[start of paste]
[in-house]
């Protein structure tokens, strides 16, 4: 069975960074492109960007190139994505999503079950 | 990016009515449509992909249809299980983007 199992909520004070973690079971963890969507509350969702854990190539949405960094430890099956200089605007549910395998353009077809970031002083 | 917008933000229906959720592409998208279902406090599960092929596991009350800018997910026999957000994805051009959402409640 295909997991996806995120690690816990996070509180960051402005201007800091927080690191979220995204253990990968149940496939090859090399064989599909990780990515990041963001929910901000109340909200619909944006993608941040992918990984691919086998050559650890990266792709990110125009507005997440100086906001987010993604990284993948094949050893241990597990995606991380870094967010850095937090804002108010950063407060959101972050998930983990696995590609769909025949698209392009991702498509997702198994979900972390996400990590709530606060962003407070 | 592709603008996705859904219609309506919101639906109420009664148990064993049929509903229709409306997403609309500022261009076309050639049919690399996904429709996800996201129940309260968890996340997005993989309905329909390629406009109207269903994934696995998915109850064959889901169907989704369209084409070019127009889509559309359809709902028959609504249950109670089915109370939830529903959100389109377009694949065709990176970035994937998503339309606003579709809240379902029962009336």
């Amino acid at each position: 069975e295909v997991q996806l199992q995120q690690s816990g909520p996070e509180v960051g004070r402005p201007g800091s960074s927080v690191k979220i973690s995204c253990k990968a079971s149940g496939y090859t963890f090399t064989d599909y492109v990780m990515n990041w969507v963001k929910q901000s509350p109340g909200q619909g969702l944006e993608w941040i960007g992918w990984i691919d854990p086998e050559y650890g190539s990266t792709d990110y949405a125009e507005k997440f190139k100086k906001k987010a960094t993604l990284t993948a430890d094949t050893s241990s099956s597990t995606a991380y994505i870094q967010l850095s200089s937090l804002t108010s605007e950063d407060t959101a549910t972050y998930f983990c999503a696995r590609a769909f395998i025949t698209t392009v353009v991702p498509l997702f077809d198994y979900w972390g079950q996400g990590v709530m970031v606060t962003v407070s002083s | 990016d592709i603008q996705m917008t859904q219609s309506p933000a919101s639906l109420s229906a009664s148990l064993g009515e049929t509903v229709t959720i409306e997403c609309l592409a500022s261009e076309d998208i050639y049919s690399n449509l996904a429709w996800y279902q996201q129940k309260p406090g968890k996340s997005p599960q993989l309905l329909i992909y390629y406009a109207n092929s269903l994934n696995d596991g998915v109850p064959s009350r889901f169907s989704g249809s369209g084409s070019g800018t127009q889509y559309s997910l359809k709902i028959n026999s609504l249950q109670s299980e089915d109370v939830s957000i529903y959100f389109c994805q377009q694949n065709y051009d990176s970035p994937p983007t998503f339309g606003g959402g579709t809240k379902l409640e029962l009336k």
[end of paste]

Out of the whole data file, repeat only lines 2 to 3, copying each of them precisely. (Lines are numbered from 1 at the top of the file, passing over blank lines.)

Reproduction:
């Protein structure tokens, strides 16, 4: 069975960074492109960007190139994505999503079950 | 990016009515449509992909249809299980983007 199992909520004070973690079971963890969507509350969702854990190539949405960094430890099956200089605007549910395998353009077809970031002083 | 917008933000229906959720592409998208279902406090599960092929596991009350800018997910026999957000994805051009959402409640 295909997991996806995120690690816990996070509180960051402005201007800091927080690191979220995204253990990968149940496939090859090399064989599909990780990515990041963001929910901000109340909200619909944006993608941040992918990984691919086998050559650890990266792709990110125009507005997440100086906001987010993604990284993948094949050893241990597990995606991380870094967010850095937090804002108010950063407060959101972050998930983990696995590609769909025949698209392009991702498509997702198994979900972390996400990590709530606060962003407070 | 592709603008996705859904219609309506919101639906109420009664148990064993049929509903229709409306997403609309500022261009076309050639049919690399996904429709996800996201129940309260968890996340997005993989309905329909390629406009109207269903994934696995998915109850064959889901169907989704369209084409070019127009889509559309359809709902028959609504249950109670089915109370939830529903959100389109377009694949065709990176970035994937998503339309606003579709809240379902029962009336």
């Amino acid at each position: 069975e295909v997991q996806l199992q995120q690690s816990g909520p996070e509180v960051g004070r402005p201007g800091s960074s927080v690191k979220i973690s995204c253990k990968a079971s149940g496939y090859t963890f090399t064989d599909y492109v990780m990515n990041w969507v963001k929910q901000s509350p109340g909200q619909g969702l944006e993608w941040i960007g992918w990984i691919d854990p086998e050559y650890g190539s990266t792709d990110y949405a125009e507005k997440f190139k100086k906001k987010a960094t993604l990284t993948a430890d094949t050893s241990s099956s597990t995606a991380y994505i870094q967010l850095s200089s937090l804002t108010s605007e950063d407060t959101a549910t972050y998930f983990c999503a696995r590609a769909f395998i025949t698209t392009v353009v991702p498509l997702f077809d198994y979900w972390g079950q996400g990590v709530m970031v606060t962003v407070s002083s | 990016d592709i603008q996705m917008t859904q219609s309506p933000a919101s639906l109420s229906a009664s148990l064993g009515e049929t509903v229709t959720i409306e997403c609309l592409a500022s261009e076309d998208i050639y049919s690399n449509l996904a429709w996800y279902q996201q129940k309260p406090g968890k996340s997005p599960q993989l309905l329909i992909y390629y406009a109207n092929s269903l994934n696995d596991g998915v109850p064959s009350r889901f169907s989704g249809s369209g084409s070019g800018t127009q889509y559309s997910l359809k709902i028959n026999s609504l249950q109670s299980e089915d109370v939830s957000i529903y959100f389109c994805q377009q694949n065709y051009d990176s970035p994937p983007t998503f339309g606003g959402g579709t809240k379902l409640e029962l009336k």